Photo Credit: GPO / YouTube
Prime Minister Naftali Bennett at briefing Aug. 11, 2021

Israel’s Prime Minister Naftali Bennett announced Friday after a Zoom conversation with heads of US Jewish organizations that he will work towards reducing tensions and improving relations with the Palestinian Authority.

“Everyone understands that we don’t expect a political breakthrough in the near future,” Bennett told officials of American Jewish organizations, noting there has always been a black-and-white approach to the issue – “either move towards a Palestinian state or do nothing.”


However, he said, “I think that in many areas it is possible to act to reduce the problem,” underscoring particularly the possibilities of improvement in the economic field.

“I believe that employment and living with dignity can improve the situation,” he said. “Two parties can take measures to reduce tensions and improve daily life.”

Where have Israelis heard that before?

More than 10 years ago – during an address and interview with the Foreign Press Association, then-Prime Minister Benjamin Netanyahu spoke about the benefits of creating an “economic peace.”

“I think we face great opportunities and I think our neighbors can join us in enjoying very robust economic growth. . . Israel has a tremendous economy. I think we have a tremendous economic team,” Netanyahu said on January 20, 2010.

“We have a very clear direction – very clear. We want peace with our neighbors. We will defend ourselves obviously if we need to but part of the peace that we envision involves an economic peace.

“It involves the opening-up of trade and ventures between us and our Palestinian neighbors, between us and Egypt, between us and Jordan, between us and the rest of the Arab world – those who will wish to partake in this. And we think Israel can help an economic resurgence that is good for all.

“I think there’s been a much greater sophistication that has trickled down and up in the Arab governments and people now understand that economic development – economic growth – rapid growth is good for everyone. It’s certainly very good for peace. It’s not a substitute for political negotiations but it greases the wheels, so to speak. So we have acted. We practice what we preach.”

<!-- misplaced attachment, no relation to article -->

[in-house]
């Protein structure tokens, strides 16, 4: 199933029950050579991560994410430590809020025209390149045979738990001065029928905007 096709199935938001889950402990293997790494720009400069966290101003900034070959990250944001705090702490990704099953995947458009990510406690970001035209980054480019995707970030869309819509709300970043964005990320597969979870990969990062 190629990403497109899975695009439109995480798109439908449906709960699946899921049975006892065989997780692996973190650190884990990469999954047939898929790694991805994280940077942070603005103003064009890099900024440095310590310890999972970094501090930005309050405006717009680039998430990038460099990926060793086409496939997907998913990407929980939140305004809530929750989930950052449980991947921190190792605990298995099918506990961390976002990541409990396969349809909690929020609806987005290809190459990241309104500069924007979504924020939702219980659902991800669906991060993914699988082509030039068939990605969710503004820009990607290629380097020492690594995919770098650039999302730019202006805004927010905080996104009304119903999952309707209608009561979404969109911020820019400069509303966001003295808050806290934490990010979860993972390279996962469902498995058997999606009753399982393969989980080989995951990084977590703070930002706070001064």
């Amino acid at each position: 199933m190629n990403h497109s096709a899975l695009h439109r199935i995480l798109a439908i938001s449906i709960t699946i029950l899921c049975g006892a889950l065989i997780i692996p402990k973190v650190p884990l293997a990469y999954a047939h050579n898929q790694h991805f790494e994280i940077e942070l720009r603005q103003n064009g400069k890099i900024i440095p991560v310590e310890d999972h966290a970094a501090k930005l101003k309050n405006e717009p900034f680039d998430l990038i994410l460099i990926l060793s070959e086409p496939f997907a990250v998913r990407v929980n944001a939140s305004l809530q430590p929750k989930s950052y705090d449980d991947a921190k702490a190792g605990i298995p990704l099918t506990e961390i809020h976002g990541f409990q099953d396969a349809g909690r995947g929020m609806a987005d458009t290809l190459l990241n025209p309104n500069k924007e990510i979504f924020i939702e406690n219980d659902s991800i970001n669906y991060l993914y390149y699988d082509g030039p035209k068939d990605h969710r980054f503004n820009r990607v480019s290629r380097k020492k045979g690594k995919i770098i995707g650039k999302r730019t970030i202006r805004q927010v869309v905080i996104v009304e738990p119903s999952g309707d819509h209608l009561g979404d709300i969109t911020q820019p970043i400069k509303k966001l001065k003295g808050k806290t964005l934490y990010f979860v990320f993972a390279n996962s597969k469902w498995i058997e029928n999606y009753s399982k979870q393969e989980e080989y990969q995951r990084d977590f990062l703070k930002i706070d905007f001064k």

Netanyahu continued to speak often about the benefits of an economic peace over the next decade.

The administration of then-US President Donald Trump likewise incorporated the importance of economic peace into its “Deal of the Century: Peace to Prosperity, A Vision to Improve the Lives of the Palestinian and Israeli People.”

The long-awaited Middle East Peace plan was rolled out on January 28, 2020, but the deal was dead on arrival.

Palestinian Authority leader Mahmoud Abbas, who declared that honor was more important than money, rejected it outright.

And he meant it – his Ramallah government continued to provide full monthly salaries to imprisoned terrorists and the families of those who died trying murder Israeli men, women and children – even when other priorities were slashed due to lack of funds.

Now Israel’s current prime minister is trying once again to entice the Palestinian Authority into engaging with Israel for peace. There is nothing new in the approach he has launched, other than the Israeli faces – and some of them are the same as well.

In the Palestinian Authority, nothing whatsoever has changed, including the incumbent leader, now in the tenth year of his post-four-year term.

“I also do not want to create the illusion of something that will not happen because a disappointment can have negative consequences,” Bennett also warned American Jewish leaders on Friday.

“We will not take drastic measures.”

It remains to be seen just what Bennett can accomplish in the two year term he is to serve before handing the reins of power to his more left-wing partner, current Foreign Minister Yair Lapid.


Previous articleMen in the Women’s Section
Next articleLebanon to Import Jordanian Electricity, Egyptian Gas via Syria — While Waiting for Iranian Oil
Hana Levi Julian is a Middle East news analyst with a degree in Mass Communication and Journalism from Southern Connecticut State University. A past columnist with The Jewish Press and senior editor at Arutz 7, Ms. Julian has written for, and other media outlets, in addition to her years working in broadcast journalism.